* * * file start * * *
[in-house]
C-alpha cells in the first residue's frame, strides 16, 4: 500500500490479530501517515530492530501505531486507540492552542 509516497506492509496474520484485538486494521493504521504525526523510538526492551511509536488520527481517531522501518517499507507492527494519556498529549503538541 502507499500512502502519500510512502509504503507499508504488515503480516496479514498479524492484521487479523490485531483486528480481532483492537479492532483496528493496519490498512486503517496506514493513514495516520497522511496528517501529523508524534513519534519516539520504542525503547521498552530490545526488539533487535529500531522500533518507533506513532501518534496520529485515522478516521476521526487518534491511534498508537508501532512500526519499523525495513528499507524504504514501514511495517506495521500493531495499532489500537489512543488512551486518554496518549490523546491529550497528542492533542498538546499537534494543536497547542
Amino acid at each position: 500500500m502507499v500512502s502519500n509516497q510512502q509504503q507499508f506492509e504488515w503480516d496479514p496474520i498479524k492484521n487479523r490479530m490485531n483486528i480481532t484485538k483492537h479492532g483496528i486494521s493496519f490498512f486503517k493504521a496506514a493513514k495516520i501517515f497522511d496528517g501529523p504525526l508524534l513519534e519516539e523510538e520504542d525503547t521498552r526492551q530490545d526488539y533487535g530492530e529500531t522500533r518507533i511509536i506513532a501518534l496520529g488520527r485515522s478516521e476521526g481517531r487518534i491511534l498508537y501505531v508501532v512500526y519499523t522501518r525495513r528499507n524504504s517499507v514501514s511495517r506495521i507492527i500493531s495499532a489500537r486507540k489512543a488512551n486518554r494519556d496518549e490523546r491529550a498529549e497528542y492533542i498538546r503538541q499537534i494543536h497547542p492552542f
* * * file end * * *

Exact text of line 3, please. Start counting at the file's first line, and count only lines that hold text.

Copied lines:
Amino acid at each position: 500500500m502507499v500512502s502519500n509516497q510512502q509504503q507499508f506492509e504488515w503480516d496479514p496474520i498479524k492484521n487479523r490479530m490485531n483486528i480481532t484485538k483492537h479492532g483496528i486494521s493496519f490498512f486503517k493504521a496506514a493513514k495516520i501517515f497522511d496528517g501529523p504525526l508524534l513519534e519516539e523510538e520504542d525503547t521498552r526492551q530490545d526488539y533487535g530492530e529500531t522500533r518507533i511509536i506513532a501518534l496520529g488520527r485515522s478516521e476521526g481517531r487518534i491511534l498508537y501505531v508501532v512500526y519499523t522501518r525495513r528499507n524504504s517499507v514501514s511495517r506495521i507492527i500493531s495499532a489500537r486507540k489512543a488512551n486518554r494519556d496518549e490523546r491529550a498529549e497528542y492533542i498538546r503538541q499537534i494543536h497547542p492552542f